Lying almost 500 kilometres off the west coast of Africa, the remote archipelago nation of Cape Verde is arguably among the least well-known of the world’s marine biodiversity hotspots. All that could be about to change.
Thanks to the efforts of Fundação Maio Biodiversidade (FMB), with whom Fauna & Flora International (FFI) has partnered since 2012, the island of Maio has been officially designated as a UNESCO Biosphere Reserve, ensuring that the country is now well and truly on the conservation map.
Cape Verde supports a rich diversity of marine life, including over 20 species of whale, dolphin and porpoise. All five of the world’s most threatened sea turtle species forage in its coastal waters, along with more than 60 shark and ray species.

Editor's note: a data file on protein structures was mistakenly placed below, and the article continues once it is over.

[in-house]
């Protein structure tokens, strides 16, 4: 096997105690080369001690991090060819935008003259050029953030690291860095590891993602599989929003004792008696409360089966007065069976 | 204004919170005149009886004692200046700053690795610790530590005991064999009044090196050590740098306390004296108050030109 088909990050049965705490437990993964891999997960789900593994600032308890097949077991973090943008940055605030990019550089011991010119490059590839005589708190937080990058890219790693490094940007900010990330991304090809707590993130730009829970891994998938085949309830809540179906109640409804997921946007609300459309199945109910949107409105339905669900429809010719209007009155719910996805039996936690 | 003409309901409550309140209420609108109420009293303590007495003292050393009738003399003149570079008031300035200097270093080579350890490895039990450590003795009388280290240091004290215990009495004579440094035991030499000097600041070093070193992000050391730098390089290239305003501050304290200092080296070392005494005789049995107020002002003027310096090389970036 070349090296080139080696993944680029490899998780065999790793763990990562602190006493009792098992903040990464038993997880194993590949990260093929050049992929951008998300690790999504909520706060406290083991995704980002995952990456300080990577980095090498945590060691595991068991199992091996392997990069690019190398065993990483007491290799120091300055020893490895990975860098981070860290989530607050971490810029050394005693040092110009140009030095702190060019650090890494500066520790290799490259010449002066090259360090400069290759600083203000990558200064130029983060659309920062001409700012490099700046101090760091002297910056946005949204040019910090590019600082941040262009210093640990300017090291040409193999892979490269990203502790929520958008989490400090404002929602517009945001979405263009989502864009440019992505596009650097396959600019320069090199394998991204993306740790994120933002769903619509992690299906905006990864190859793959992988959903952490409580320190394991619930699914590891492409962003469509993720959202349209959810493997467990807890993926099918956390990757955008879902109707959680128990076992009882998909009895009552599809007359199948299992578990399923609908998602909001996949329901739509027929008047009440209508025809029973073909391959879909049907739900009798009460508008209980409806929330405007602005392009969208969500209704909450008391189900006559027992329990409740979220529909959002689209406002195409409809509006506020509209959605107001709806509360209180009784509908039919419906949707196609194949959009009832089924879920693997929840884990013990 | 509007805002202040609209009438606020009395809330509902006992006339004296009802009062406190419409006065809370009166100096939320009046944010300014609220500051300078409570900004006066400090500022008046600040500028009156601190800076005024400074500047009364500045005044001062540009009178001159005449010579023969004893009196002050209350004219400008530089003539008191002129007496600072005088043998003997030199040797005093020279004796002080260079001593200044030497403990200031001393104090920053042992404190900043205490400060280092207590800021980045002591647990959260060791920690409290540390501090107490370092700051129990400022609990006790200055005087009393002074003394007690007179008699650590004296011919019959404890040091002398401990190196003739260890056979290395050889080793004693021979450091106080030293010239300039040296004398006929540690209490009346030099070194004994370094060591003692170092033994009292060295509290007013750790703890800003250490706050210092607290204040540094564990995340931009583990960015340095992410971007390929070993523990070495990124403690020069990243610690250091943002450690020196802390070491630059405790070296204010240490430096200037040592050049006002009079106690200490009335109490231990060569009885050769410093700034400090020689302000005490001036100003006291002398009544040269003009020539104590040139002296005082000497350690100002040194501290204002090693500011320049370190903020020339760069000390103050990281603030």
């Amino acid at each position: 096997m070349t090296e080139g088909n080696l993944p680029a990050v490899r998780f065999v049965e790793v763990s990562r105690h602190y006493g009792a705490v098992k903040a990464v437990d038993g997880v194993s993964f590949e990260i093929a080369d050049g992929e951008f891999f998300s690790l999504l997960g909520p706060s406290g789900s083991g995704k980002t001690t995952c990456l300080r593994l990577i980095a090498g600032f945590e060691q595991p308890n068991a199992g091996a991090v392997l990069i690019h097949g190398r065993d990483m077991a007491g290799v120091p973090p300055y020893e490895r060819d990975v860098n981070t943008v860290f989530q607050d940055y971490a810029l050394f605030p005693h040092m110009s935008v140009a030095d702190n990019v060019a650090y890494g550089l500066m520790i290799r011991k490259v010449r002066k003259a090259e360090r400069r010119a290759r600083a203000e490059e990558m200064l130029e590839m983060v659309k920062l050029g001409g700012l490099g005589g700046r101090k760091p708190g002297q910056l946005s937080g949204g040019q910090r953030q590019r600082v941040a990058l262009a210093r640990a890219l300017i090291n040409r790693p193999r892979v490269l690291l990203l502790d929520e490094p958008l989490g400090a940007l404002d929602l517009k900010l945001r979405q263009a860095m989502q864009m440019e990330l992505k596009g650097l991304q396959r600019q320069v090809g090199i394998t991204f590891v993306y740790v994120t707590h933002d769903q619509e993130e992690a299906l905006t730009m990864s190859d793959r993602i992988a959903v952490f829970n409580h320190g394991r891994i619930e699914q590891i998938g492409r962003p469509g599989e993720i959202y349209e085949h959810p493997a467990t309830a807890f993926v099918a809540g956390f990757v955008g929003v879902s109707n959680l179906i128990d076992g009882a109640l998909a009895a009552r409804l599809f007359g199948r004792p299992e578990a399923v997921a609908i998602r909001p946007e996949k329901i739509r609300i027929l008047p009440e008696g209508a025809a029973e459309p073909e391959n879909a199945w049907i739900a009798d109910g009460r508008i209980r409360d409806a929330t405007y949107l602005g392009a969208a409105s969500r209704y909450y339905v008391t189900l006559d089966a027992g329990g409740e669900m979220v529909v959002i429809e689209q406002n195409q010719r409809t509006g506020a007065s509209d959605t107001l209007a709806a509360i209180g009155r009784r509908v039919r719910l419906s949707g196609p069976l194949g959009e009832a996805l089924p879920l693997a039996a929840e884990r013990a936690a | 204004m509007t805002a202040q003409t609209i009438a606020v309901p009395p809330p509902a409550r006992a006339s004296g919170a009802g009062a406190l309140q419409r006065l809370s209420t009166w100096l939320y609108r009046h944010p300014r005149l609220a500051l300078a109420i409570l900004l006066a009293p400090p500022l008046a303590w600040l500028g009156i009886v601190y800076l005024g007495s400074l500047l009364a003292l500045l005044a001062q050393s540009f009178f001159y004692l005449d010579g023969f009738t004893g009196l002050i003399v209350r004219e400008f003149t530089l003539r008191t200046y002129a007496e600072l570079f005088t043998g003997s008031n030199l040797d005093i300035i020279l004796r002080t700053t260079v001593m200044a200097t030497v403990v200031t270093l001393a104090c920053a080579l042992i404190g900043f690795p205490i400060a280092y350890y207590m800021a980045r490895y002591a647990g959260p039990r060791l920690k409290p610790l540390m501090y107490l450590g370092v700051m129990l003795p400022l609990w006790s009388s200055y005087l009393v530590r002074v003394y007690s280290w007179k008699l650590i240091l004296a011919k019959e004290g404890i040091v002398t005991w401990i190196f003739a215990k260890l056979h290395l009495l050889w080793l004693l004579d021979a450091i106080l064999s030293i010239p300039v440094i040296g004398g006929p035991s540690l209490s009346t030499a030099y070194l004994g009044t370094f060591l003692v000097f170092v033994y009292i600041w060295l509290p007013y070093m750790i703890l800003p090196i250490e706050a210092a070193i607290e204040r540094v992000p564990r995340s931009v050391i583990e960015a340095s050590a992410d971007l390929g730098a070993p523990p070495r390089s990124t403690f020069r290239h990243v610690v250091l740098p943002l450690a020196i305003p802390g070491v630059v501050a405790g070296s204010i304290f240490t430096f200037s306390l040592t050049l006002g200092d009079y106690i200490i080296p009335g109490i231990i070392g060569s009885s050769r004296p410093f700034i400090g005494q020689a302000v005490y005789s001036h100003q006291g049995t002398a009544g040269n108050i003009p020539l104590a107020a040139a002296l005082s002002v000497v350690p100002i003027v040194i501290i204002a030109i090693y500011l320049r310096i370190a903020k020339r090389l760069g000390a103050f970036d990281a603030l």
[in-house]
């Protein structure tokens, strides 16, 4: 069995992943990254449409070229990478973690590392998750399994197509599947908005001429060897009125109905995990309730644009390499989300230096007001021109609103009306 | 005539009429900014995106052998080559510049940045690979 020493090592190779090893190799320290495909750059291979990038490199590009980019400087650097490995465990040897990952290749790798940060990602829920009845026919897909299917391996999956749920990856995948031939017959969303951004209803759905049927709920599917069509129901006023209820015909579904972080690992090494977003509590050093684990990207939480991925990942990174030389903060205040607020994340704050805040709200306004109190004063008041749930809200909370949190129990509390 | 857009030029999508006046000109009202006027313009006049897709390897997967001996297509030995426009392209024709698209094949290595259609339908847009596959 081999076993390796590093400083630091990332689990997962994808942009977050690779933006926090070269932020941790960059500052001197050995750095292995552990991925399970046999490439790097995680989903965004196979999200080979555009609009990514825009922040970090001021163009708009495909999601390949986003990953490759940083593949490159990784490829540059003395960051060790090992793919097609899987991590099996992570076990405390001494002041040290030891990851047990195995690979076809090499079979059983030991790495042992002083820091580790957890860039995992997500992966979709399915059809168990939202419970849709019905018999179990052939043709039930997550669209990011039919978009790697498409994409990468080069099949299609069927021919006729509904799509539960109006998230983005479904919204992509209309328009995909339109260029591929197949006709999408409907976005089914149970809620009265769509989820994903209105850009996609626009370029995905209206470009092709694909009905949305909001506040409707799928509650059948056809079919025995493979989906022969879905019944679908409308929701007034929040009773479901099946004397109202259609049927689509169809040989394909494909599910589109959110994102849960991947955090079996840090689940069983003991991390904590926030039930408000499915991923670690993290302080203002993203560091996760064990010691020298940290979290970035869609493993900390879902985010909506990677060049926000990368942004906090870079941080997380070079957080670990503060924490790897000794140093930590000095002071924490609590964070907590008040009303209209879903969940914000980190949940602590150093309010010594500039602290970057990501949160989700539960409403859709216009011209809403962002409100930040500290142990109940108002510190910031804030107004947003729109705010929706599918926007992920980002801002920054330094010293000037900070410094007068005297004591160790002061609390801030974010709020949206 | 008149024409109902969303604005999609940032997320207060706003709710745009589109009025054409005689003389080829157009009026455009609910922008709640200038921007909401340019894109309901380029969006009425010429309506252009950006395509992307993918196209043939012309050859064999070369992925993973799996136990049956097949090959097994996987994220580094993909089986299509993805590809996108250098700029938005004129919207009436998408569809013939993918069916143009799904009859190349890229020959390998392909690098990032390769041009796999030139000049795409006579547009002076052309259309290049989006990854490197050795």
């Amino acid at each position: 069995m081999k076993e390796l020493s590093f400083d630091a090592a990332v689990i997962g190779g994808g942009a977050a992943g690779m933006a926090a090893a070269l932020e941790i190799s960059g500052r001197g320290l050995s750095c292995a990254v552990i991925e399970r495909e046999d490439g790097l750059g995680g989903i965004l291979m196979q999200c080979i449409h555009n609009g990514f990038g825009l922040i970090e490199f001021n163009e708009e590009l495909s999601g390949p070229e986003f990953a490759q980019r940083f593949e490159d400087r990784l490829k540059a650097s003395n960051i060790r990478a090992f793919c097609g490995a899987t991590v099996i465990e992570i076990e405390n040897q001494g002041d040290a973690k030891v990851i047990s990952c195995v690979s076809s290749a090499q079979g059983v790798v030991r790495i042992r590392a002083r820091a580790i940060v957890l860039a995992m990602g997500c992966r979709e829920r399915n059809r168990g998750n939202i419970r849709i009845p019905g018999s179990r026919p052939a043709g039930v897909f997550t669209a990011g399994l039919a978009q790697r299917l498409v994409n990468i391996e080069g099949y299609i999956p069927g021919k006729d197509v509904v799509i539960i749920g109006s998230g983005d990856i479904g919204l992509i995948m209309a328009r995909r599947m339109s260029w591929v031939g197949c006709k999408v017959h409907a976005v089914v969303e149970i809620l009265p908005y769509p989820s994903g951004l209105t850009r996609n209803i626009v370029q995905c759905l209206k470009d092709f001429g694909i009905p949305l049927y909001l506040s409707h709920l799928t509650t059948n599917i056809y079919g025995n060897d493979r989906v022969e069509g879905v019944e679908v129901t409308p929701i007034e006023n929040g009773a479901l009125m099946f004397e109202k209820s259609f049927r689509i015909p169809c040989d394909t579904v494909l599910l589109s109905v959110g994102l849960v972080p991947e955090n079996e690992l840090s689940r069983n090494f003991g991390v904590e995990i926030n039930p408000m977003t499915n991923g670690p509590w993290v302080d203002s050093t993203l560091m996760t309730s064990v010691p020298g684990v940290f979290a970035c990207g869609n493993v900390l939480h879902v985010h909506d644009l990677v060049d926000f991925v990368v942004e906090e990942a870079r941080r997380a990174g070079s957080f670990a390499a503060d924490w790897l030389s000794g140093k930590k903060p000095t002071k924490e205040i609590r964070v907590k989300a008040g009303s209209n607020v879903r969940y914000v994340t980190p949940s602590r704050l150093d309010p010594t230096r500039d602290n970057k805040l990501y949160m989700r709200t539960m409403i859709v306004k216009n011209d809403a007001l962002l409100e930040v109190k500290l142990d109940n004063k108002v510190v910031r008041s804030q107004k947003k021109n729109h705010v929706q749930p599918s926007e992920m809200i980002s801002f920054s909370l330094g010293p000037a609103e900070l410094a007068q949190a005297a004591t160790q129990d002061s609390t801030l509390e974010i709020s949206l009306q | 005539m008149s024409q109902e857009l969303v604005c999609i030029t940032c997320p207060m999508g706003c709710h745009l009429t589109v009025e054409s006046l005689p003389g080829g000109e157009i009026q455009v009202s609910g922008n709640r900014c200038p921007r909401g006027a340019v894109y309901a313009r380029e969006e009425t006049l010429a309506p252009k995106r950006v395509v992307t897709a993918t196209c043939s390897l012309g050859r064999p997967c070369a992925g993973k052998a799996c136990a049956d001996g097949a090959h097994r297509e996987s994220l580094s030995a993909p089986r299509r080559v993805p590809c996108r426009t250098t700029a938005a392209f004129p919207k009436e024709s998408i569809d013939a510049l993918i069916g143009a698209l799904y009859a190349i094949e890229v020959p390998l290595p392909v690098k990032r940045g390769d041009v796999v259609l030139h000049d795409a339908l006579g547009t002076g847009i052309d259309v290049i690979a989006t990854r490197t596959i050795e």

Maio itself is home to key populations of threatened lemon and nurse sharks, harbours one of the world’s most important loggerhead turtle nesting sites and provides a haven for myriad migratory birds. In recent years, however, this wildlife has faced increasing pressure from boat traffic and coastal habitat destruction, as well as unsustainable and illegal fishing activities such as shark finning.